Drum Roll 2022
Computer animation, color, sound, infinite video loop
4K, 00:00:60, 30 fps
NFT backed digital work

A computer animation of a mass produced, rusty and faded orange, yellow, and blue steel drum, stacked as a totemic object, spinning and wobbling endlessly on its axis, alluding to a multiplicity of cultural connotations; from oil politics and environmental matters to global economics and its dependency on oil.

The birth of the modern petroleum industry began in 1853 when Jan Józef Ignacy Lukasiewicz, a Polish pharmacist, discovered how to distill kerosene from crude oil and was able to exploit it for lighting, simultaneously creating the kerosene lamp and a brand new industry to replace whale oil as lamp oil. His invention created such a worldwide demand, it prompted American businessman Edwin Drake, hired by the Seneca Oil Company in 1858, to begin drilling for oil in Titusville, Pennsylvania, making him the first American to successfully do so, while simultaneously pioneering a new method for producing oil from the ground that is still employed today by all companies drilling for hydrocarbons. Within a day of Drake's striking oil, his methods were being imitated by others along Oil Creek and in the immediate area, culminating with the establishment of several oil boom towns along the creek. Drake's oil well produced 4.0 m3 (25 barrels) of oil a day. By 1872, the entire area was producing 2,530 m3 (15.9 thousand barrels) of oil a day.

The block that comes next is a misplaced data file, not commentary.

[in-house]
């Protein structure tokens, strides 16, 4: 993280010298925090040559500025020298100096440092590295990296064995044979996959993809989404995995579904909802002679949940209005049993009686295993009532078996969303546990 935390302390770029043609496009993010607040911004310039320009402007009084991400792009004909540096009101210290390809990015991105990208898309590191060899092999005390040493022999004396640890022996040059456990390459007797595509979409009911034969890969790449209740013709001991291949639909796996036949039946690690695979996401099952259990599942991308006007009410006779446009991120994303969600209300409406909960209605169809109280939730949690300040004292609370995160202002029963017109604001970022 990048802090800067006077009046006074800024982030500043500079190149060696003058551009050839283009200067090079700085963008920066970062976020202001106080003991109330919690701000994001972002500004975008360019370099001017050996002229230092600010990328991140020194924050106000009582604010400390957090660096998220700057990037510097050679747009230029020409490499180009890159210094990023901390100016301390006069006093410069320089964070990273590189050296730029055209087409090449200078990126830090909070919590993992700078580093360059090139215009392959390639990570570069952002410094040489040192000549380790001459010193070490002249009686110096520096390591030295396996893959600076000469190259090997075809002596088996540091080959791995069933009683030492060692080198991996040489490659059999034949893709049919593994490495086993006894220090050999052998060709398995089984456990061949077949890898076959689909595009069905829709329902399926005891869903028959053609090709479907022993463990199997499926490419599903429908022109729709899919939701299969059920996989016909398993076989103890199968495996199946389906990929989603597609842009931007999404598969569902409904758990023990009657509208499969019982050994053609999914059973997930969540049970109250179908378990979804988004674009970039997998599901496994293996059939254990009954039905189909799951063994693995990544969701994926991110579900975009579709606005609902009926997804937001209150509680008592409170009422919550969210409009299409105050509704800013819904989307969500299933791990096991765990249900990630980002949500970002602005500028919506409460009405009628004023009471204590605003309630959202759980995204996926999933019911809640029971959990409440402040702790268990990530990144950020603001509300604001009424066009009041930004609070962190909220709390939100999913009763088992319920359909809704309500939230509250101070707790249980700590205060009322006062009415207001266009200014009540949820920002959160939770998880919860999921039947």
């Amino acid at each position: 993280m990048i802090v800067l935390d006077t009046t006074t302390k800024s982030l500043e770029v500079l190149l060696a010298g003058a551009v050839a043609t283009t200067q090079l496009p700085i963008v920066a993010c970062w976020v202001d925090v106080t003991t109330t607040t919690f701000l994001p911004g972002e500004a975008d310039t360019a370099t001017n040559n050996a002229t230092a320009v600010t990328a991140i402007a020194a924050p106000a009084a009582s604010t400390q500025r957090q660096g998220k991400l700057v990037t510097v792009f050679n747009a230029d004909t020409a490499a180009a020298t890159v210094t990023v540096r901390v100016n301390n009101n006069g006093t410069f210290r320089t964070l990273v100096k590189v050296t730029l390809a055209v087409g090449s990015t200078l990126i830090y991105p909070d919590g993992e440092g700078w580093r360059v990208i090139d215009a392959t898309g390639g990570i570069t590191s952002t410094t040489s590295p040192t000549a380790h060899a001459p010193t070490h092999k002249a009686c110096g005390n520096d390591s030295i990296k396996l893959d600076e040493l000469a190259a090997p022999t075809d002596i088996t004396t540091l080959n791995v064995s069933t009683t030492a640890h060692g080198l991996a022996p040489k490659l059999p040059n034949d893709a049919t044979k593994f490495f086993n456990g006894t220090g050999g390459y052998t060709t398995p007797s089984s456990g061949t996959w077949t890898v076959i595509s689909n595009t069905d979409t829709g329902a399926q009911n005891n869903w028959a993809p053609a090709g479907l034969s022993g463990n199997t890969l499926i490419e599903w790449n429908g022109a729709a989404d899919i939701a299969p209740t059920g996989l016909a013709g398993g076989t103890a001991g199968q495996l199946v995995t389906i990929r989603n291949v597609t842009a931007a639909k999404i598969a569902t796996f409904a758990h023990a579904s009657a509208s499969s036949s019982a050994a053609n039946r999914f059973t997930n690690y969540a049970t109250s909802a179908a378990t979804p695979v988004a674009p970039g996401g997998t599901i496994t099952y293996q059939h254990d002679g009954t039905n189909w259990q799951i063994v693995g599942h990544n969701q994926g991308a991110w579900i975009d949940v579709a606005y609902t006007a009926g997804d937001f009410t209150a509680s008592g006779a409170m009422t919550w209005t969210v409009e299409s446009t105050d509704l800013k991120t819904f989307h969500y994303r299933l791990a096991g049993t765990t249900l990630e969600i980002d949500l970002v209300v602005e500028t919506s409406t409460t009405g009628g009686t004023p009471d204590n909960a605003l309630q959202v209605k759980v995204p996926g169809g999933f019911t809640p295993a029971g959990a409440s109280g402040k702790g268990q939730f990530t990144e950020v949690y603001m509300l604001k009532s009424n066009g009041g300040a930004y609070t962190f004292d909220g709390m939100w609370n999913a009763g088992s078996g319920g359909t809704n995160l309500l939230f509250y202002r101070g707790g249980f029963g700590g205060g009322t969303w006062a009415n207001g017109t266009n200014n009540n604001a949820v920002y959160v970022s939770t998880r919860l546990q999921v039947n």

With the vast amount of refined oil that was being produced—becoming a cheap source of energy at the time—came the need for a suitable way to store and transport it. In the beginning, a number of different containers in varying sizes were used, making dealings between the buyer and seller unregulated. A wooden barrel, typically used for whiskey, eventually proved to be the best for its large size and tightness to ensure that its contents could be contained. However, the industry had yet to develop a common standard as these wooden barrels also varied in size depending on their producer. This led in the 1860s to the adoption of the forty-two-gallon barrel ("bbl") as the standard unit of volume for oil to be sold on the market. Today, oil continues to be numerically measured by the barrel—steel or plastic being typical—making its significance in the industry more than just a mere container.

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